The proper widths of streets and roads is a subject upon which there is a good deal to say. This matter has recently been discussed by the Surveyors' Institution of New South Wales and the practice adopted in other parts noted. As far as the towns are concerned, the main streets should be from 80 feet to 200, according to the size and importance of the place as shewn on the sketch plan attached to this essay, and all the others l chain in width. So far there is little difference of opinion, but in suburban and country districts it has been urged that 20 feet formation is quite sufficient, and that it is a great mistake to lay off any roads, other than the main ones, to a width of 1 chain. The great expense entailed upon local bodies for the maintenance is put forward as a reason for this.

This objection can be met be the authorities allowing the owners to make use of, say, 20 feet of the road width until it is required, provided it is kept free from noxious weeds. Whatever the width of formation should be depends on the amount of traffic going over the road For single vehicle traffic a formation width of 12 feet of metal will be probably quite sufficient, making the actual formation 30 feet. The roads, however, should always be surveyed 1 chain wide. In the new countries of New Zealand and Australia it is impossible to predict where the main lines of communication will eventually be, or where townships or even cities may be situated. Likewise it is difficult to tell what the future motive power will be, and whether or not motors will be cheapened to such an extent that most people will possess them. If this is likely to happen, a particular part of the road reserve will have to be set aside for them, and another part for the heavy traffic, which will travel on rails or on a specially prepared surface. It appears, therefore, to be a suicidal policy to lay off in the first instance narrow road lines and thereby commit our descendants to pay dearly for their widening. The remarks of Judge Murray on roads in steep slopes, as quoted in The Surveyor are an illustration of the uselessness of theory which will not conform to practice. If excavations could be made to stand perpendicular without lateral support, and banks be hung in mid air without any toe to them, it might be economical to double the number of roads and halve their widths. In practice, however, the carrying out of this suggestion would mean increasing the width of the road reserves considerably on steep hill sides, or making them narrow lanes with no footpaths, and with no compensating advantages as far as the houses are concerned.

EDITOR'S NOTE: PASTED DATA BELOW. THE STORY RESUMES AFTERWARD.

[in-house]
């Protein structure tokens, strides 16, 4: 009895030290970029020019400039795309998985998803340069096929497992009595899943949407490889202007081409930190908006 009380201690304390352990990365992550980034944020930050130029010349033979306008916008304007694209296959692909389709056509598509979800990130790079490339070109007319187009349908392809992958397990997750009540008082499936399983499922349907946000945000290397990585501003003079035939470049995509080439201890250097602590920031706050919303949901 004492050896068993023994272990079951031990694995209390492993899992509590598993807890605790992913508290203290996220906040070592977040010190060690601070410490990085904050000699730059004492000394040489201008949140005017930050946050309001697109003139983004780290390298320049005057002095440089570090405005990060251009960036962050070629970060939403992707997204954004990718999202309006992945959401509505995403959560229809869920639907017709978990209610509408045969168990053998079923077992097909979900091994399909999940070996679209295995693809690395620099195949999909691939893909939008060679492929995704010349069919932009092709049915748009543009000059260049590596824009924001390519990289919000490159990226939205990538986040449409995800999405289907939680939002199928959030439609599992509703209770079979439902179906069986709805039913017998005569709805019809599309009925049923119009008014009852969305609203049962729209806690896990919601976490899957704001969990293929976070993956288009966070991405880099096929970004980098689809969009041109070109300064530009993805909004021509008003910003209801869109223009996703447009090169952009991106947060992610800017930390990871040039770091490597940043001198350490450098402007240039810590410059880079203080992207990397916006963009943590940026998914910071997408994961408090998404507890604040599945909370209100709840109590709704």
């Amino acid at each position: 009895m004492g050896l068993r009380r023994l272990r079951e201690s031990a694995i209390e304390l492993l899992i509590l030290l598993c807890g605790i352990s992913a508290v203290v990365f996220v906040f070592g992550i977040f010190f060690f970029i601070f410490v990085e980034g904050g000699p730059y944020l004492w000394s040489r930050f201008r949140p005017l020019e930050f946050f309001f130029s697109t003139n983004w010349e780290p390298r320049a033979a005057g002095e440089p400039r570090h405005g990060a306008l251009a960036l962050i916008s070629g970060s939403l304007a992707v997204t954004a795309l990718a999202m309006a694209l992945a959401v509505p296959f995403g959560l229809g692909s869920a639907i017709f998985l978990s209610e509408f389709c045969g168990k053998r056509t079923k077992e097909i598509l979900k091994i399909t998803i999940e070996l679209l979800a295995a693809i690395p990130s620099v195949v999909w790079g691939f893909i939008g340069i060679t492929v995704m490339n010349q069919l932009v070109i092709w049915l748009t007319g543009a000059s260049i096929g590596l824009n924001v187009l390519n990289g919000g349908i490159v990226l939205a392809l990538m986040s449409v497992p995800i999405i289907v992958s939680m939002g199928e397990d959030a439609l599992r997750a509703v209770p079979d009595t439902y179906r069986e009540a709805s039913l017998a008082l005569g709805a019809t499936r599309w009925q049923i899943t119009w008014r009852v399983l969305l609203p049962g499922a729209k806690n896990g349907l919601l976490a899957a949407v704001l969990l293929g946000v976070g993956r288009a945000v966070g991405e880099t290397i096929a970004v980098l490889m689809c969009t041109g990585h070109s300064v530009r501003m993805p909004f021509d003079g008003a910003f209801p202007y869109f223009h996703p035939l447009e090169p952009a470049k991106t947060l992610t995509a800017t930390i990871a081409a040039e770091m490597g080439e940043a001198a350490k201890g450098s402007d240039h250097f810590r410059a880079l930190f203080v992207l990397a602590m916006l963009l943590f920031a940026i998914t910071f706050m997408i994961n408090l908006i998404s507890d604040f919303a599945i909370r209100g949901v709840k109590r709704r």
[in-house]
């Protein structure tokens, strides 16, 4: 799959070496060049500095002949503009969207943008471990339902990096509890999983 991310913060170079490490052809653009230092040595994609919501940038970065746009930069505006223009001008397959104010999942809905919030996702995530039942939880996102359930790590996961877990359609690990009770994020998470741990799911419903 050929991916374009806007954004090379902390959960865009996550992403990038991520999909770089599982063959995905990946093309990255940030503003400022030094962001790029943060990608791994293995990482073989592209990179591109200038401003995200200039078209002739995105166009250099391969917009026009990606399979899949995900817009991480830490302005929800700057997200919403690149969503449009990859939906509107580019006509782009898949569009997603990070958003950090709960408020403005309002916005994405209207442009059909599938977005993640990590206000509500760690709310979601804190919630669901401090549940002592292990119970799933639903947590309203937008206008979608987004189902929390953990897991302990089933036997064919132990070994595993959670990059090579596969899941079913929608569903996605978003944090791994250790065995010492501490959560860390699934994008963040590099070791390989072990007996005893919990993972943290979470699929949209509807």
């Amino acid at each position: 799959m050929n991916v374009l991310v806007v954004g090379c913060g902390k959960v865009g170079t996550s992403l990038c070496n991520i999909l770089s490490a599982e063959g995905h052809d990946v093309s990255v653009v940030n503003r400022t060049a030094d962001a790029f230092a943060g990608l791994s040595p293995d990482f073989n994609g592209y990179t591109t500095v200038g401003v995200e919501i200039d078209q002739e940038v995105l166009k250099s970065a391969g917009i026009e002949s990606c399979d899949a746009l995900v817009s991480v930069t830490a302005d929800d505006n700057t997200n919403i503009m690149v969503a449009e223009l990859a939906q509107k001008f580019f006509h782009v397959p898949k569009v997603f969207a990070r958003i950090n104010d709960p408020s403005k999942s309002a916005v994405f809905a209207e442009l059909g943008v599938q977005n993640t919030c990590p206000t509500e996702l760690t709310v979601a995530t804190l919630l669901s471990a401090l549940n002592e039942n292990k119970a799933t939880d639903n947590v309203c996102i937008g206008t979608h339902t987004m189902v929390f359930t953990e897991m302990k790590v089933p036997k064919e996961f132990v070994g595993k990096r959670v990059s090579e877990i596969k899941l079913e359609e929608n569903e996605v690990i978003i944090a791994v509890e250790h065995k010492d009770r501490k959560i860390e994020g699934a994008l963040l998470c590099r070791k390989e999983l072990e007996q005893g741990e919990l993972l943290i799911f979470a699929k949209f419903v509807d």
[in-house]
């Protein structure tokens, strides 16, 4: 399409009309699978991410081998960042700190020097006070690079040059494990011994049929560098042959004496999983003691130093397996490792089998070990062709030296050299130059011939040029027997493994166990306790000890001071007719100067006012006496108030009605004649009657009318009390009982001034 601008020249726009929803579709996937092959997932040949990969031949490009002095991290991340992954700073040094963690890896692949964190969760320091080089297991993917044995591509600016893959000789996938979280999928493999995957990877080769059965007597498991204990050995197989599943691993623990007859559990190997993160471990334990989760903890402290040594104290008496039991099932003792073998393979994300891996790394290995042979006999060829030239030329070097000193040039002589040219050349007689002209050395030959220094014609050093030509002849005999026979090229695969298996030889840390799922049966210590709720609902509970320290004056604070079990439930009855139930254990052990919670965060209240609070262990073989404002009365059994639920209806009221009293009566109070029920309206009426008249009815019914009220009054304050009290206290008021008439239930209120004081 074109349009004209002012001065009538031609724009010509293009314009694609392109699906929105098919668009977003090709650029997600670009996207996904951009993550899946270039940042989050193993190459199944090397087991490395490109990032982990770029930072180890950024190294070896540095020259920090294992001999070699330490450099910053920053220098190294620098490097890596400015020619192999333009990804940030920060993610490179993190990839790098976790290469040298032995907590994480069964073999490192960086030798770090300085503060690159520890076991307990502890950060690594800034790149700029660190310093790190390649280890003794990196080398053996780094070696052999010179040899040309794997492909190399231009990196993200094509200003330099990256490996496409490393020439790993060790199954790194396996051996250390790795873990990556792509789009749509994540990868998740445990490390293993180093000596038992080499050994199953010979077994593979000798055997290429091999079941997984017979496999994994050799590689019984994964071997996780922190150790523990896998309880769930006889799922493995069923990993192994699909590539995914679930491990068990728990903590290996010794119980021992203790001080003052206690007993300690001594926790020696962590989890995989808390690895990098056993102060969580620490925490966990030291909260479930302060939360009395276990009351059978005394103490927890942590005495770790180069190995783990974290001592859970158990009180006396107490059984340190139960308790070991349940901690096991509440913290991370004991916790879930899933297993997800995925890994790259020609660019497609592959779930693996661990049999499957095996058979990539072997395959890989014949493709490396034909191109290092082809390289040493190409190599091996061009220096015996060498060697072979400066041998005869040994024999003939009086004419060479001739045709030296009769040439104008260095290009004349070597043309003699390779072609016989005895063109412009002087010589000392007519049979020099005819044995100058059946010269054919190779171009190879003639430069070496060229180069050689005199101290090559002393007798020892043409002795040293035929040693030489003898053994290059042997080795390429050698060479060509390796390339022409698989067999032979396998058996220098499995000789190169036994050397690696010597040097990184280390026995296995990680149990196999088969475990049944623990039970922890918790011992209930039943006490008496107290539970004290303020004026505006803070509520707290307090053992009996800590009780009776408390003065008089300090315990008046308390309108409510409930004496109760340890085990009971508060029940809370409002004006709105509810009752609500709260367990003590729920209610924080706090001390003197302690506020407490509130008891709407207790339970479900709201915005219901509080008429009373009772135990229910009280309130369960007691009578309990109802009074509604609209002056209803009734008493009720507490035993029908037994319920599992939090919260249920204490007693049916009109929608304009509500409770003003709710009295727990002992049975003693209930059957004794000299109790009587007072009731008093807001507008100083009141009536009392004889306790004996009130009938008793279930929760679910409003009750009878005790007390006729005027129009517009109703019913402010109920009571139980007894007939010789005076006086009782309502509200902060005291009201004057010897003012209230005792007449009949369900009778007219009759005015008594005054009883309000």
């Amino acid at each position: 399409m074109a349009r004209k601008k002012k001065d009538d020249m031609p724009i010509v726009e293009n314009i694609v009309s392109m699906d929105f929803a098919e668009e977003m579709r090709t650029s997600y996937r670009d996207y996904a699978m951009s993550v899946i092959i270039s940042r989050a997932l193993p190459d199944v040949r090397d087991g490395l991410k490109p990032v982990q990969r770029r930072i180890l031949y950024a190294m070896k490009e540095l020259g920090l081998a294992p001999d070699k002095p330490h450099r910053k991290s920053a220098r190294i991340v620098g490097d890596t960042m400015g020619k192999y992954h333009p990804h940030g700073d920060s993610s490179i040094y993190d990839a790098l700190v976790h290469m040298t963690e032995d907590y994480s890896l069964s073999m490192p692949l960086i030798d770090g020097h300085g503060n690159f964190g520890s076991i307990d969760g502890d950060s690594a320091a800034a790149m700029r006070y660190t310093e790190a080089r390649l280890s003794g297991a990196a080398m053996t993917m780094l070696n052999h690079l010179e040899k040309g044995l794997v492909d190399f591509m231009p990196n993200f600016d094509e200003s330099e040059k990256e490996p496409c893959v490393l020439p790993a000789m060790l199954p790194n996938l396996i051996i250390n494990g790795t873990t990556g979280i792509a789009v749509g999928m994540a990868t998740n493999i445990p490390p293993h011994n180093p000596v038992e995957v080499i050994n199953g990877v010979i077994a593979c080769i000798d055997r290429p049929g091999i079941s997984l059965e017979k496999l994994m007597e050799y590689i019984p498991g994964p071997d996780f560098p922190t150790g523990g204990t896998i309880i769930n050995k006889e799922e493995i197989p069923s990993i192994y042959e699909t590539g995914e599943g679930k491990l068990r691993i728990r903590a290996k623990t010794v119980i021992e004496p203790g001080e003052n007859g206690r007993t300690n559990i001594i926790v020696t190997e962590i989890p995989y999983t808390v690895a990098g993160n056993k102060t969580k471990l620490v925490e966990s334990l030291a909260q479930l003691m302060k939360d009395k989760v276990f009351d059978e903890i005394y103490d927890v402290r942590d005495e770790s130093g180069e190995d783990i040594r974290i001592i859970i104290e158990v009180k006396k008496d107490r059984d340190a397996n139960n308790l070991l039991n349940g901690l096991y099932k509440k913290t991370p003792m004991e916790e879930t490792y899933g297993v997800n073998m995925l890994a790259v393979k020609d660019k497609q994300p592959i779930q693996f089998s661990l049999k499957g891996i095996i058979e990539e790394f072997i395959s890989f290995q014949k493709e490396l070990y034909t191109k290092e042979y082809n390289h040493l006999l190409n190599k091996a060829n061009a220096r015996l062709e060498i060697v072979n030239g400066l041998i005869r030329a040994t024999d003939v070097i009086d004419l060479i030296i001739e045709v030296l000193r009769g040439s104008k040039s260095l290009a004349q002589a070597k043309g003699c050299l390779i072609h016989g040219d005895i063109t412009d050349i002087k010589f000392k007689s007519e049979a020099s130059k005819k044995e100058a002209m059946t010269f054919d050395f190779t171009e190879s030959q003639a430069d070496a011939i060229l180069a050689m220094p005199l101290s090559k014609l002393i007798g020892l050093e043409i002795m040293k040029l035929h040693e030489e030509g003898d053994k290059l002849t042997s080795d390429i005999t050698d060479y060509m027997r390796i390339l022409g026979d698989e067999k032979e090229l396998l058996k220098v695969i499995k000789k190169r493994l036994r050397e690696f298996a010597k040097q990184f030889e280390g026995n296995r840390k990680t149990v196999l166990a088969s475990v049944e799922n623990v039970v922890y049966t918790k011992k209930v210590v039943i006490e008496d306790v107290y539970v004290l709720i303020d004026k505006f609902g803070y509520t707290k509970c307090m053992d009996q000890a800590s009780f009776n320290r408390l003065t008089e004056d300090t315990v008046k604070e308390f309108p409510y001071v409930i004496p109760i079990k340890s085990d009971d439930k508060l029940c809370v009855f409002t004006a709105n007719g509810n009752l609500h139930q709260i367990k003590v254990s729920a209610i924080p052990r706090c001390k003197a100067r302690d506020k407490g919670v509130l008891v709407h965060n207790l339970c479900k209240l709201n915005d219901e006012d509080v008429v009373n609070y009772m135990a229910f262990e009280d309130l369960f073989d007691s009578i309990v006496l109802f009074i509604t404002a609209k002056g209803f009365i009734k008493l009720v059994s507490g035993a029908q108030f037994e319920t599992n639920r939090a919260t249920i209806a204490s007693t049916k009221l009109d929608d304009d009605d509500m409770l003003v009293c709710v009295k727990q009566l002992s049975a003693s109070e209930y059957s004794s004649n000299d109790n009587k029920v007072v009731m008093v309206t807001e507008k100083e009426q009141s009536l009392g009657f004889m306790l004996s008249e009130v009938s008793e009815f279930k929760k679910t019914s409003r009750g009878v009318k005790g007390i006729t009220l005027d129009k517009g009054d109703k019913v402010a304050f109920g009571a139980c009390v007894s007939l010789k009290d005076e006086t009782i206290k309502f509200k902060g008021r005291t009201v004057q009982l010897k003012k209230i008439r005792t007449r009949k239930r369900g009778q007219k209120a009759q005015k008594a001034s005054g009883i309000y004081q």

Selected, scanned, edited, provided with headnotes, and formatted as a web document by John W. Reps, Professor Emeritus, Department of City and Regional Planning, West Sibley Hall, Cornell University, Ithaca, New York 14853, USA. Tel: (607) 255-5391, Fax: (607) 255-6681, E-mail: 
To Top of Page
To Homepage